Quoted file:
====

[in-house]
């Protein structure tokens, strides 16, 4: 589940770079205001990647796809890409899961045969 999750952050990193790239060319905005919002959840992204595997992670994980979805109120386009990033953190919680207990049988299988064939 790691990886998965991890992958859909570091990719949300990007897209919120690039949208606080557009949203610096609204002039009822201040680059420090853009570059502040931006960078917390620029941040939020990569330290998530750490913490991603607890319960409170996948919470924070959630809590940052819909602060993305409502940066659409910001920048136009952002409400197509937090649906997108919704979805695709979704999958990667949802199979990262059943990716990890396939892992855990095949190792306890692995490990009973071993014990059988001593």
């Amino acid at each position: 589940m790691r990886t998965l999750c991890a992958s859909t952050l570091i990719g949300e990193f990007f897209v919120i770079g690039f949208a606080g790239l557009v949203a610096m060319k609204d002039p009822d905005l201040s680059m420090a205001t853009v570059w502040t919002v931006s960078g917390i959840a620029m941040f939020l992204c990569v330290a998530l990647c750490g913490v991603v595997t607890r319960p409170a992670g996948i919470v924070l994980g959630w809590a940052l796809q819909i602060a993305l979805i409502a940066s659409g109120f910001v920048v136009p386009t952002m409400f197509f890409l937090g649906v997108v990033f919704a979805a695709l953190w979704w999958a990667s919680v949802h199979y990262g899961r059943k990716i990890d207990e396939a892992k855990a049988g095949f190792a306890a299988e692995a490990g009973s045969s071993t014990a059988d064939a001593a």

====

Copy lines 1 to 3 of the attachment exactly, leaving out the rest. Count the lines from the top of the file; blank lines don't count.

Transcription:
[in-house]
């Protein structure tokens, strides 16, 4: 589940770079205001990647796809890409899961045969 999750952050990193790239060319905005919002959840992204595997992670994980979805109120386009990033953190919680207990049988299988064939 790691990886998965991890992958859909570091990719949300990007897209919120690039949208606080557009949203610096609204002039009822201040680059420090853009570059502040931006960078917390620029941040939020990569330290998530750490913490991603607890319960409170996948919470924070959630809590940052819909602060993305409502940066659409910001920048136009952002409400197509937090649906997108919704979805695709979704999958990667949802199979990262059943990716990890396939892992855990095949190792306890692995490990009973071993014990059988001593």
């Amino acid at each position: 589940m790691r990886t998965l999750c991890a992958s859909t952050l570091i990719g949300e990193f990007f897209v919120i770079g690039f949208a606080g790239l557009v949203a610096m060319k609204d002039p009822d905005l201040s680059m420090a205001t853009v570059w502040t919002v931006s960078g917390i959840a620029m941040f939020l992204c990569v330290a998530l990647c750490g913490v991603v595997t607890r319960p409170a992670g996948i919470v924070l994980g959630w809590a940052l796809q819909i602060a993305l979805i409502a940066s659409g109120f910001v920048v136009p386009t952002m409400f197509f890409l937090g649906v997108v990033f919704a979805a695709l953190w979704w999958a990667s919680v949802h199979y990262g899961r059943k990716i990890d207990e396939a892992k855990a049988g095949f190792a306890a299988e692995a490990g009973s045969s071993t014990a059988d064939a001593a």